A cabbage plant that weighs over 100 pounds is a big deal, but watching it get weighed is even bigger. At the annual Giant Cabbage Weigh-off at the Alaska State Fair, people came from thousands of miles away to see if a new world record would be set.
Reporters from the British Broadcasting Corporation, the national broadcasting network in Japan, The Food Network, HGTV and local TV and newspapers gathered in the Farm Exhibits building in late August to capture the event for their audiences. A live Internet feed was also broadcast to viewers as far away as Australia.
Steve Hubacek of Wasilla was this year’s winner with his 117.95 cabbage he named Marmaduke. Second place went to Scott Robb of Palmer for Gorgeous George, weighing 113.7 pounds. Robb is the holder of the Giant Cabbage world record for the 138.25-pounder he grew in 2012.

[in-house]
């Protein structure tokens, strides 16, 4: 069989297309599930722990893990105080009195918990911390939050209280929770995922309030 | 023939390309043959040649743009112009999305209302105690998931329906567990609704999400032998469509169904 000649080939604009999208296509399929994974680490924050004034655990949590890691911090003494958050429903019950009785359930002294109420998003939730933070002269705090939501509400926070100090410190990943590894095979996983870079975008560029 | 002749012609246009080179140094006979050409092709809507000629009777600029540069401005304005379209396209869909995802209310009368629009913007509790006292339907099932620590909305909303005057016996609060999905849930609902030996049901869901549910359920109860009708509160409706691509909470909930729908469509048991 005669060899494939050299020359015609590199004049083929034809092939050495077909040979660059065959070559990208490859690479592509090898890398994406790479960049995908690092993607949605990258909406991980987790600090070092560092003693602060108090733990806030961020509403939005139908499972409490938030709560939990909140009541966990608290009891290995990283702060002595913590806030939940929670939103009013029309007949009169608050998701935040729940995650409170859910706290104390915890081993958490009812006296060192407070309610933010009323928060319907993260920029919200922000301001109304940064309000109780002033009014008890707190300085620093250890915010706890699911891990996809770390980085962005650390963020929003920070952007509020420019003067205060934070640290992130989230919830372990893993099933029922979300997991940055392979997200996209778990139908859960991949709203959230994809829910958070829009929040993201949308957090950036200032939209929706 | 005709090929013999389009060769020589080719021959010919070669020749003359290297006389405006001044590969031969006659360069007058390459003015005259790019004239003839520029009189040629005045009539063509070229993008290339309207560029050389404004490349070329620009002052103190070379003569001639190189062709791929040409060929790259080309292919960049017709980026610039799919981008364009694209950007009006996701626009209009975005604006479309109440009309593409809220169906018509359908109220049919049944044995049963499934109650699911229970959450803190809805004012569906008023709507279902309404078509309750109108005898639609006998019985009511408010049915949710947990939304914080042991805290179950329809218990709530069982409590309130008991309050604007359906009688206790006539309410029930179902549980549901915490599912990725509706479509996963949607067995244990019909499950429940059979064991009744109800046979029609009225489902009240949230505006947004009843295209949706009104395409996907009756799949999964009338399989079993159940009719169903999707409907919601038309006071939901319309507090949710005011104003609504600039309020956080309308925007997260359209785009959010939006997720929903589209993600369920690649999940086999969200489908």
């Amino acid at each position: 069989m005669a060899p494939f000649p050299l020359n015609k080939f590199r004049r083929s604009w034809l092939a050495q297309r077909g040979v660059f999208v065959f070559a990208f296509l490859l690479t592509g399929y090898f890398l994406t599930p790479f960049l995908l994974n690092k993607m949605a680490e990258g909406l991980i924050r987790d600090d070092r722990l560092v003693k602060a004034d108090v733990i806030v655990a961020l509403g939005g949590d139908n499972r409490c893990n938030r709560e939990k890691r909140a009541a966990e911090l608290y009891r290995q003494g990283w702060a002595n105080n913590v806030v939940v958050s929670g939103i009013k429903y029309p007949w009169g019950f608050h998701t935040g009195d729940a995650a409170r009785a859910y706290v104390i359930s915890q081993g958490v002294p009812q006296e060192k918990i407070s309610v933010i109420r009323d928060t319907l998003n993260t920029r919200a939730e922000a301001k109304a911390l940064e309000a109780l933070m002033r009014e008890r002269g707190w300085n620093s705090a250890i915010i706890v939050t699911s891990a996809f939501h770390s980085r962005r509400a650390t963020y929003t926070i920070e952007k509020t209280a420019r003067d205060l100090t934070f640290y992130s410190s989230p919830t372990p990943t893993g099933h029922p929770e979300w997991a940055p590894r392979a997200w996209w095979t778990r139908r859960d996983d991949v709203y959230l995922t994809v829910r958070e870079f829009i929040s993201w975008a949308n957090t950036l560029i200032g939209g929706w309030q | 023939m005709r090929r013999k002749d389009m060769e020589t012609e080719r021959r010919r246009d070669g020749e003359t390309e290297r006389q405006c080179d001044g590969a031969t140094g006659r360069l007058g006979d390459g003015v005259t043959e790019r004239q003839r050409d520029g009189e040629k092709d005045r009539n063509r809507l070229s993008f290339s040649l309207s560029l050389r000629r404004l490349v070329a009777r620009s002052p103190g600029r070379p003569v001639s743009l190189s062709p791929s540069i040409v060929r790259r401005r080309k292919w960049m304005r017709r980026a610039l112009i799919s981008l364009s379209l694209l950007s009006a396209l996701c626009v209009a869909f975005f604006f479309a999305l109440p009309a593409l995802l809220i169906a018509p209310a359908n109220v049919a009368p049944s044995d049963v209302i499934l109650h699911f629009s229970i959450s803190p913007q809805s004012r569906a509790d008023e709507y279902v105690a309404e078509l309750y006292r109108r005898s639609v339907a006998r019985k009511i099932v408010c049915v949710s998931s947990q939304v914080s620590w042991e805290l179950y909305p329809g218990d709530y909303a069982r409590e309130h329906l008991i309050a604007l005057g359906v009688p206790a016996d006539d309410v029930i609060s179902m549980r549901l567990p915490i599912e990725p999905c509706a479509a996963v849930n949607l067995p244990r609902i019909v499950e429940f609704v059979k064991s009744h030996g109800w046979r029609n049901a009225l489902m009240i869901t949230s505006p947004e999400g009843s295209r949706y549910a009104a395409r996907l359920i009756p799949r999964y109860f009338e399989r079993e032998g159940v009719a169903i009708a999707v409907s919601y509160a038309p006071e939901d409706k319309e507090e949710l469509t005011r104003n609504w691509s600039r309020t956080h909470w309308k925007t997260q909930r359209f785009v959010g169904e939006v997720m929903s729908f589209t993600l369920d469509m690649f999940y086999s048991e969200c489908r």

There were 22 total entrants in the contest, one of the more newsworthy events held in Palmer each year. Garrett Streit grew the junior winner, Framagio, that weighed in at 68.3 pounds.
The growers in Alaska’s Matanuska-Susitna (Mat-Su) Valley take advantage of the area’s fertile soil and 20 hours of sunshine each day in early summer to grow their giant cabbages.
But it takes a concentrated effort and many hours spent tinkering with the growing environment, fertilizers and watering systems to get cabbage plants to grow to over 100 pounds.
Cabbages that get to be that size have some similar characteristics. The seeds have to be genetically capable of growing big, the plant needs to have a really big base, big leaves (weighing several pounds each), a huge, firm head and lots of poufs or small cabbages growing within the large leaves.
It’s also good to get a little help from the Cabbage Fairies. A sprinkling of magic fairy dust while plants are growing is said to give these giants an extra boost.
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